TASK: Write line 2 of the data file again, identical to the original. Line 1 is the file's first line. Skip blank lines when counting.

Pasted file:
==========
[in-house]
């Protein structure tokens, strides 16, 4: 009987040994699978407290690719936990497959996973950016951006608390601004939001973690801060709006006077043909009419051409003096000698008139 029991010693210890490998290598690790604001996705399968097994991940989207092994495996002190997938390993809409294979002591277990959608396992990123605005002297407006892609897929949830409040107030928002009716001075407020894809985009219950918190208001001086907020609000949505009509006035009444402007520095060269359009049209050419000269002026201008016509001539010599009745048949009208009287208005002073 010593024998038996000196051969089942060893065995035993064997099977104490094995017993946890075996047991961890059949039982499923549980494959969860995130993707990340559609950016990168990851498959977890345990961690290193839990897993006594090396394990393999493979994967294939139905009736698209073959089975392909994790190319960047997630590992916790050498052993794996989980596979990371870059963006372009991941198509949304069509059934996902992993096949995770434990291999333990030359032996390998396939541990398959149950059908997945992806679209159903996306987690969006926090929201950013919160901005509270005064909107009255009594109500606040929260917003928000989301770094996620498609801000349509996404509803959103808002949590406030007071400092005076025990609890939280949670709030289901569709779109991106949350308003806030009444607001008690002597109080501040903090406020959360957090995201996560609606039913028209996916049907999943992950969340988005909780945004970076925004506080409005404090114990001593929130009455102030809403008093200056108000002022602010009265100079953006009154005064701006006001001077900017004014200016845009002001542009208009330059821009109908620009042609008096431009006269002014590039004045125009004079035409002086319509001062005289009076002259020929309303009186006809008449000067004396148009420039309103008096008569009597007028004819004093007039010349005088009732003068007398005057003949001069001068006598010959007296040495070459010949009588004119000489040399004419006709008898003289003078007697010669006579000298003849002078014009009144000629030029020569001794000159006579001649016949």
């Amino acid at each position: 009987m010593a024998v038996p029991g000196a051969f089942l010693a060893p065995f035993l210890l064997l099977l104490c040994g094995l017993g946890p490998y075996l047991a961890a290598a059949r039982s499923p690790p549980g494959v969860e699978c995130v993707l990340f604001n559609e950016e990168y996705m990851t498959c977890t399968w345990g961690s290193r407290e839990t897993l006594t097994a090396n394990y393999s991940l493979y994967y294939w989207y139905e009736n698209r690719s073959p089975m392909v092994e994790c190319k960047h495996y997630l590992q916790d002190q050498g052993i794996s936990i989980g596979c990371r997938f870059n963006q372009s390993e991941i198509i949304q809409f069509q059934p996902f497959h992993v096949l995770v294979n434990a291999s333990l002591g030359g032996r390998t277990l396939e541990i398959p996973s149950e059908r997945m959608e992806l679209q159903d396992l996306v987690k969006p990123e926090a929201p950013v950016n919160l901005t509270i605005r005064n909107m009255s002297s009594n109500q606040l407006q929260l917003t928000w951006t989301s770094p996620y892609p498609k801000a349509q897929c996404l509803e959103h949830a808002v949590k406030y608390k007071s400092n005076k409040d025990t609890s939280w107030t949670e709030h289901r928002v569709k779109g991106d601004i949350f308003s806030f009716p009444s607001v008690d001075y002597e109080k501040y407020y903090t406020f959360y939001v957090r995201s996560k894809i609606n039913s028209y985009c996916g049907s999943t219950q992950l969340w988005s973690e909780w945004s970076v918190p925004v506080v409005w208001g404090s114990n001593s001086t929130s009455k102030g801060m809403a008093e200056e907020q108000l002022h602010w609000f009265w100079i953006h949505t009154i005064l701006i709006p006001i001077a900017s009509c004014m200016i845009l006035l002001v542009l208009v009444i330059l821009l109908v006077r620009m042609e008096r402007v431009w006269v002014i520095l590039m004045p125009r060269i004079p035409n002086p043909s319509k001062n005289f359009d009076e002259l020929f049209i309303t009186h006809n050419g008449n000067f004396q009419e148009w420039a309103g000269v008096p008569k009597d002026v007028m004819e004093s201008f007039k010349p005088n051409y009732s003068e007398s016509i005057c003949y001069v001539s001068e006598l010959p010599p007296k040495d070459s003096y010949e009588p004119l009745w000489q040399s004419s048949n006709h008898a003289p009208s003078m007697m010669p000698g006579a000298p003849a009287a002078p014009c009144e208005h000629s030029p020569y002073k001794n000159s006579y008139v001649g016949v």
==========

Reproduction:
């Protein structure tokens, strides 16, 4: 009987040994699978407290690719936990497959996973950016951006608390601004939001973690801060709006006077043909009419051409003096000698008139 029991010693210890490998290598690790604001996705399968097994991940989207092994495996002190997938390993809409294979002591277990959608396992990123605005002297407006892609897929949830409040107030928002009716001075407020894809985009219950918190208001001086907020609000949505009509006035009444402007520095060269359009049209050419000269002026201008016509001539010599009745048949009208009287208005002073 010593024998038996000196051969089942060893065995035993064997099977104490094995017993946890075996047991961890059949039982499923549980494959969860995130993707990340559609950016990168990851498959977890345990961690290193839990897993006594090396394990393999493979994967294939139905009736698209073959089975392909994790190319960047997630590992916790050498052993794996989980596979990371870059963006372009991941198509949304069509059934996902992993096949995770434990291999333990030359032996390998396939541990398959149950059908997945992806679209159903996306987690969006926090929201950013919160901005509270005064909107009255009594109500606040929260917003928000989301770094996620498609801000349509996404509803959103808002949590406030007071400092005076025990609890939280949670709030289901569709779109991106949350308003806030009444607001008690002597109080501040903090406020959360957090995201996560609606039913028209996916049907999943992950969340988005909780945004970076925004506080409005404090114990001593929130009455102030809403008093200056108000002022602010009265100079953006009154005064701006006001001077900017004014200016845009002001542009208009330059821009109908620009042609008096431009006269002014590039004045125009004079035409002086319509001062005289009076002259020929309303009186006809008449000067004396148009420039309103008096008569009597007028004819004093007039010349005088009732003068007398005057003949001069001068006598010959007296040495070459010949009588004119000489040399004419006709008898003289003078007697010669006579000298003849002078014009009144000629030029020569001794000159006579001649016949």